posted by spaceman_spiff at 2:07 PM on May 29, 2007

Like mikeh, I occasionally get email at my "firstname.lastname" account that is meant for people of the same name whose addresses are "firstname_lastname" or "firstnamelastname". In fact, I used to get email regularly from one girl's father that contained extremely personal medical and financial information. I'd write back pointing out the error, but he thought I was his daughter and playing a joke on him - it took me a month to convince him that he had the wrong email.

Anyway, point being that I'd avoid the "two dots" solution as I think it'd make similar errors very common. If somebody gave me a two-dot address, I'd assume they'd made a typo or I'd misheard. I prefer the "firstname.middleinitial.lastname" solution.

That being said, I think your idea of emailing people and offering to purchase their address has a shot of success. I registered "firstname.lastname" at different providers as they launched, and I never use the older addresses. If I got an email asking to buy one of them, I'd probably sell it for a token amount.

If you went to college, the other thing you could investigate is alumni addresses - lots of universities offer " addresses.
posted by lalex at 2:10 PM on May 29, 2007

Have you considered lastname.firstname? Not that uncommon; there're a few universities and at least one government doing it that way.

If you're literally John Smith, never mind, but if you're Jonathan Smitty, you've got a fair shot at it, I'd think?
posted by kmennie at 2:11 PM on May 29, 2007

No, periods are legal. It just cant be the first or last character in the email address. More here.
posted by damn dirty ape at 2:19 PM on May 29, 2007

Have you tried getting an address at the Super Dimensional Fortress?
posted by solotoro at 2:24 PM on May 29, 2007

Check your name at They are relatively unknown (perfect for sites that require a "real" address rather than a web address) and at least as stable as hotmail.
posted by Mitheral at 2:43 PM on May 29, 2007

Another smaller email service where you might be able to get your name is Also you could try reading up at
posted by yarrow at 3:09 PM on May 29, 2007

Thanks for all the responses. I'll be checking out the suggestions for lesser-known free mail providers providers in a bit -- maybe I'll get lucky.

The stories of mistaken identity are interesting -- I hadn't considered that aspect. More troubling than other people's clueless relatives sending sensitive information to me is the thought of MY clueless relatives sending personal info to one of the other harkin bankses out there.

For those of you suggesting alternate versions (firstname.mi.lastname, lastname.firstname, etc.) at the major free webmail providers, they're pretty much gone. I'm not quite John X. Smith, but my name *is* very common. You know those automated kiosks at the airport where you swipe a credit card to check in? I used one last Thursday and there were three other people flying out of that airport on that day who shared my first and last name.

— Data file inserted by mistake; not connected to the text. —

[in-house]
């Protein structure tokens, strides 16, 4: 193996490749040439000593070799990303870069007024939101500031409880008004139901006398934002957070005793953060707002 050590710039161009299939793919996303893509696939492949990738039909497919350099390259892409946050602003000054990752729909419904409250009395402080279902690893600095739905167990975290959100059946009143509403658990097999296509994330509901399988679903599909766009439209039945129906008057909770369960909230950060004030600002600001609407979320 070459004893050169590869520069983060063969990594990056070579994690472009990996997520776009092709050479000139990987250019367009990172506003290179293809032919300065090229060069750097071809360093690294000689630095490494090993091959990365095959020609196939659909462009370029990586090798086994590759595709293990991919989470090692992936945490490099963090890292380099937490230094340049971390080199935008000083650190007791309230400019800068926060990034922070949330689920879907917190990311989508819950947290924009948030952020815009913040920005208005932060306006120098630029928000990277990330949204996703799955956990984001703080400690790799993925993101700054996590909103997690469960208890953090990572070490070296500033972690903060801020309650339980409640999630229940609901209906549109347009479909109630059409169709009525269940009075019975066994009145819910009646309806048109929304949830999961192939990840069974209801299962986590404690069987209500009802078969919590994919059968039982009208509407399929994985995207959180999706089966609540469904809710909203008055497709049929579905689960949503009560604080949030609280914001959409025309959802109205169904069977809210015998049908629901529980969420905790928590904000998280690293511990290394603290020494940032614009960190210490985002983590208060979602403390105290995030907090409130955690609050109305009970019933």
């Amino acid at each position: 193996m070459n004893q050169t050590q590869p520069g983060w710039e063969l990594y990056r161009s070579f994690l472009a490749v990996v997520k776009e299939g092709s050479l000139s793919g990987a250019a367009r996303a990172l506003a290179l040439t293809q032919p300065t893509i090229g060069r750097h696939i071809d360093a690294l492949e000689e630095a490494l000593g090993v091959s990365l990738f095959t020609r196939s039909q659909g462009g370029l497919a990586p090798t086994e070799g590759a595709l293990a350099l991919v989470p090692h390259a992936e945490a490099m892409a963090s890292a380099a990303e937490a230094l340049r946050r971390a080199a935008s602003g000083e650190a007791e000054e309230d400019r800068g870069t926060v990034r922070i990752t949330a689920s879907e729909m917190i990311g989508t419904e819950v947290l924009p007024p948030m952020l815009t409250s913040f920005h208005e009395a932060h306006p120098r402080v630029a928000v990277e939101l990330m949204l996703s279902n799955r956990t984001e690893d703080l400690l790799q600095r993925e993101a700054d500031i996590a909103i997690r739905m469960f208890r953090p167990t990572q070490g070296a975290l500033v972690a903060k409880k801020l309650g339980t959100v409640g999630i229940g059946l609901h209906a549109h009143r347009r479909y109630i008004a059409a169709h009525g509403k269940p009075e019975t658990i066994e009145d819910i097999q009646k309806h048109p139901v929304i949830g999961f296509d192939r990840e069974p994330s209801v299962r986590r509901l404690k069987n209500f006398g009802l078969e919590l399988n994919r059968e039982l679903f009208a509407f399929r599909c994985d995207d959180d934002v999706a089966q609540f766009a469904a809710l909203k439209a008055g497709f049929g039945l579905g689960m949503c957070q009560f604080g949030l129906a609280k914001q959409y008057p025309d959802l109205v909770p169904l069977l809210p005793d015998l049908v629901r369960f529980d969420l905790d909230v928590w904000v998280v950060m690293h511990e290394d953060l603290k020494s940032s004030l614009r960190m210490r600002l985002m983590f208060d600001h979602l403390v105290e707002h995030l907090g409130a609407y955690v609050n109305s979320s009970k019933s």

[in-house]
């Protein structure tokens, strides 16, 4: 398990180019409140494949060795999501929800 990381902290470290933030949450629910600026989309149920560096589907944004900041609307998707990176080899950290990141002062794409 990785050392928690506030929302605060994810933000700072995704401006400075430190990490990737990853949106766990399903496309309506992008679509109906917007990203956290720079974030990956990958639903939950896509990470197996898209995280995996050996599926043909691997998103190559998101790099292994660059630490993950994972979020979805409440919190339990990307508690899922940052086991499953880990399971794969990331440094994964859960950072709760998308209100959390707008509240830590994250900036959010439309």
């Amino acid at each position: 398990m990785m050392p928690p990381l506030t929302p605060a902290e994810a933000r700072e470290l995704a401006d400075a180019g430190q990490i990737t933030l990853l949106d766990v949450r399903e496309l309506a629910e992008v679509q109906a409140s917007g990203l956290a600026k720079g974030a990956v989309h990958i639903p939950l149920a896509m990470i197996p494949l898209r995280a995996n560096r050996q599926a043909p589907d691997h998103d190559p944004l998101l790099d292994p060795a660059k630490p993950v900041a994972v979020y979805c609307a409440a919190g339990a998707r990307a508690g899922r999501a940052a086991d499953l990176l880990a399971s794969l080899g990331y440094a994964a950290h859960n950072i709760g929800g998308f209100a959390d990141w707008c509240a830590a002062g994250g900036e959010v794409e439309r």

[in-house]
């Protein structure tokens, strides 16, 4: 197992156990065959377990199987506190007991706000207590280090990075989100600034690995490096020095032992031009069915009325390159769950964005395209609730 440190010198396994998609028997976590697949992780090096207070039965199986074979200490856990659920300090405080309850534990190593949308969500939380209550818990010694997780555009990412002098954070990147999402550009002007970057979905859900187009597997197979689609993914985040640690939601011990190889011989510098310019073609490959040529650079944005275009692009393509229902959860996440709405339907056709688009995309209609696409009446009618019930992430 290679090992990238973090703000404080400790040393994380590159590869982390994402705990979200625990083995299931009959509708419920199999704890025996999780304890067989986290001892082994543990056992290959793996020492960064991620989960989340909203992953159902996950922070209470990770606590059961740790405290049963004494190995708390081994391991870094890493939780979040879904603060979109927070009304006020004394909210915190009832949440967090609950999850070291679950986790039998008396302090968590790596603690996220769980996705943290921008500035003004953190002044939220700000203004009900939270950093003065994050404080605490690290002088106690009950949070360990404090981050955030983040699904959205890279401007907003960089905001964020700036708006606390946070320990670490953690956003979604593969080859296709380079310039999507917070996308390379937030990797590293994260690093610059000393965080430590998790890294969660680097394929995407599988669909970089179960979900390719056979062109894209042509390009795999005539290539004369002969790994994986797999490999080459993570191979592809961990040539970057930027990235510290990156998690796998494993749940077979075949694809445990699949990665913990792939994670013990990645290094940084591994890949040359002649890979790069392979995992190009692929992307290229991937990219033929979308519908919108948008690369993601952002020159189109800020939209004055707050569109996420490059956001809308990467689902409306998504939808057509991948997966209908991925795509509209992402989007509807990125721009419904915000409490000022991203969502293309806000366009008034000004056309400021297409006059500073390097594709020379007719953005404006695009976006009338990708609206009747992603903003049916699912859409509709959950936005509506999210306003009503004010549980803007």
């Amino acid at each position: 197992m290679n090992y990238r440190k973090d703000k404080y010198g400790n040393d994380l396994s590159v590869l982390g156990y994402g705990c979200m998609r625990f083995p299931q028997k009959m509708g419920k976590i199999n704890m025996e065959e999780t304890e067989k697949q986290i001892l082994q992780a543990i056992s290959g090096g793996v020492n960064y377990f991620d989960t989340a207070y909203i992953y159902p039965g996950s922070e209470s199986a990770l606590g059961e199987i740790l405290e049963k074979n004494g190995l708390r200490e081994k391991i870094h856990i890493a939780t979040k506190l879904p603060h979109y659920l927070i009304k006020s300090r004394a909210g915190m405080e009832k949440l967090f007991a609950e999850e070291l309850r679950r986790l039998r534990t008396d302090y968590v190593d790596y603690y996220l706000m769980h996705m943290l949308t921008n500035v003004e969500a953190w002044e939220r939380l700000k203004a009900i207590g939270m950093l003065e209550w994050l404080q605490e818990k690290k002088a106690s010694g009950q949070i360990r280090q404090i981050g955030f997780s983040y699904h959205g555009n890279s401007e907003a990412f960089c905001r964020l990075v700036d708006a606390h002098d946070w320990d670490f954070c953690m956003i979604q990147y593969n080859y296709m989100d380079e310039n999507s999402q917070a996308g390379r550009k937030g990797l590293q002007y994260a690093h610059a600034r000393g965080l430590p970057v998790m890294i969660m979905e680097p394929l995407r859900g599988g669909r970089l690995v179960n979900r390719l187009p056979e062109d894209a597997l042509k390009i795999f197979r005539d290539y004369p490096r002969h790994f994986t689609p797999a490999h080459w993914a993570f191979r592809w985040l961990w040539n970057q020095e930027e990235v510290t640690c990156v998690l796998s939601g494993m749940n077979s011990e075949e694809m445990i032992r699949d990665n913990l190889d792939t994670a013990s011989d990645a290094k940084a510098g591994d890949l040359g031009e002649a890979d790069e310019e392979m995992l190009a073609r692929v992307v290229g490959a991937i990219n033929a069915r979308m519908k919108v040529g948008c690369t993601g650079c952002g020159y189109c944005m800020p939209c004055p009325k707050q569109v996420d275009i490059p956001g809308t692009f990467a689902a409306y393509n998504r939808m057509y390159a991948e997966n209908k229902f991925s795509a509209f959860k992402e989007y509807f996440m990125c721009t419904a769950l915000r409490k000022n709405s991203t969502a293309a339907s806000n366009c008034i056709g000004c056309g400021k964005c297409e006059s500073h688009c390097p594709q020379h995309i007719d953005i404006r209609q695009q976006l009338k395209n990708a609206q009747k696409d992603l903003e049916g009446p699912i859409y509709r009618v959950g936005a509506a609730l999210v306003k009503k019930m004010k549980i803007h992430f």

I think I'll also send out a few emails to obvious variations of my name, just to see if anyone's willing to sell at a reasonable price. Domain registration and hosting costs what, a minimum of $30/yr? So if this is an address I want to keep for 10 years, I'd be willing to pay $250 - 300 to avoid the maintenance hassles. But if that fails then I'll register a domain (I have one in mind that's not taken yet) and just become Using Google Apps to run Gmail on sounds like a good solution -- I didn't know you could do that, thanks awesomebrad!
posted by harkin banks at 3:15 PM on May 29, 2007

Heh, I second SDF. I got my exceedingly common first name. Alone. This was, hm, back in 2000 or so, but still, it's not let me down and it does have some old-skool charm in it.
posted by cobaltnine at 3:21 PM on May 29, 2007

I'd suggest just getting a domain and any one of the thousands of 5-10 dollar a month web hosting accounts that are available. You get a pretty much permanent email address, plus some web hosting space. If you want something profressional, you can do better than @yahoo/etc in my opinion.

But then, I have a email address, which is kind of cool. might be another option as well.
posted by alikins at 5:15 PM on May 29, 2007

There's a heap of Stephen Thomases, but there's still only one flabdablet as far as I know. Using also makes life slightly harder for spammers - commonfirstname.commonsurname@wellknownprovider will get lots more spam than obscure.non.word@wellknownprovider.
posted by flabdablet at 5:28 PM on May 29, 2007

I asked a very similar AskMeFi thread once. Here's a link to it, if you'd like to comb it for more answers.

A friend with a very common name needs an email address (that includes her name) for resumes and such...
posted by cadastral at 10:36 PM on May 29, 2007

Before paying for an address, find out if you have any friends with a domain who'd be willing to give you an address. Alternatively, you could find out if you have friends with similar needs and get them to help you offset costs or work for maintaining your own domain/mail server.
posted by carmen at 7:38 AM on May 30, 2007

When I finally go onto gmail, my name was also taken. So I put my middle initial in there as well:
posted by coolin86 at 11:55 AM on May 30, 2007